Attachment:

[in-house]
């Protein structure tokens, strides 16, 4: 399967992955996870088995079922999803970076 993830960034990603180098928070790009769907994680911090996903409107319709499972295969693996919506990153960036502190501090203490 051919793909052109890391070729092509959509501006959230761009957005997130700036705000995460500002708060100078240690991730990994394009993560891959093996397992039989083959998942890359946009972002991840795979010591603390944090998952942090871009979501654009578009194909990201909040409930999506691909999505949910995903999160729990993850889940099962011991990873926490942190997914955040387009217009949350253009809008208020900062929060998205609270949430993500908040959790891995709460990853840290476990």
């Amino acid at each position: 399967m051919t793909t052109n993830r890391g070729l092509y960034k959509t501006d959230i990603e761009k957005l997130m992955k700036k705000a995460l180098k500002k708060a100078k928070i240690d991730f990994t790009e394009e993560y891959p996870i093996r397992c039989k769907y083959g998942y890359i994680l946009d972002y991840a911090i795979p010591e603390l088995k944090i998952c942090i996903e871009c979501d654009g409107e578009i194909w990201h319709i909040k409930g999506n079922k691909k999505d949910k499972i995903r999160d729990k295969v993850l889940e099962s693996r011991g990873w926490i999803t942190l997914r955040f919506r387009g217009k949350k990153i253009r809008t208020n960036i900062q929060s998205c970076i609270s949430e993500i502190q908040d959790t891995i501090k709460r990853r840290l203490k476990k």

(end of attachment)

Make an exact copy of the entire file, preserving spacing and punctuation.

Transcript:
[in-house]
């Protein structure tokens, strides 16, 4: 399967992955996870088995079922999803970076 993830960034990603180098928070790009769907994680911090996903409107319709499972295969693996919506990153960036502190501090203490 051919793909052109890391070729092509959509501006959230761009957005997130700036705000995460500002708060100078240690991730990994394009993560891959093996397992039989083959998942890359946009972002991840795979010591603390944090998952942090871009979501654009578009194909990201909040409930999506691909999505949910995903999160729990993850889940099962011991990873926490942190997914955040387009217009949350253009809008208020900062929060998205609270949430993500908040959790891995709460990853840290476990």
């Amino acid at each position: 399967m051919t793909t052109n993830r890391g070729l092509y960034k959509t501006d959230i990603e761009k957005l997130m992955k700036k705000a995460l180098k500002k708060a100078k928070i240690d991730f990994t790009e394009e993560y891959p996870i093996r397992c039989k769907y083959g998942y890359i994680l946009d972002y991840a911090i795979p010591e603390l088995k944090i998952c942090i996903e871009c979501d654009g409107e578009i194909w990201h319709i909040k409930g999506n079922k691909k999505d949910k499972i995903r999160d729990k295969v993850l889940e099962s693996r011991g990873w926490i999803t942190l997914r955040f919506r387009g217009k949350k990153i253009r809008t208020n960036i900062q929060s998205c970076i609270s949430e993500i502190q908040d959790t891995i501090k709460r990853r840290l203490k476990k």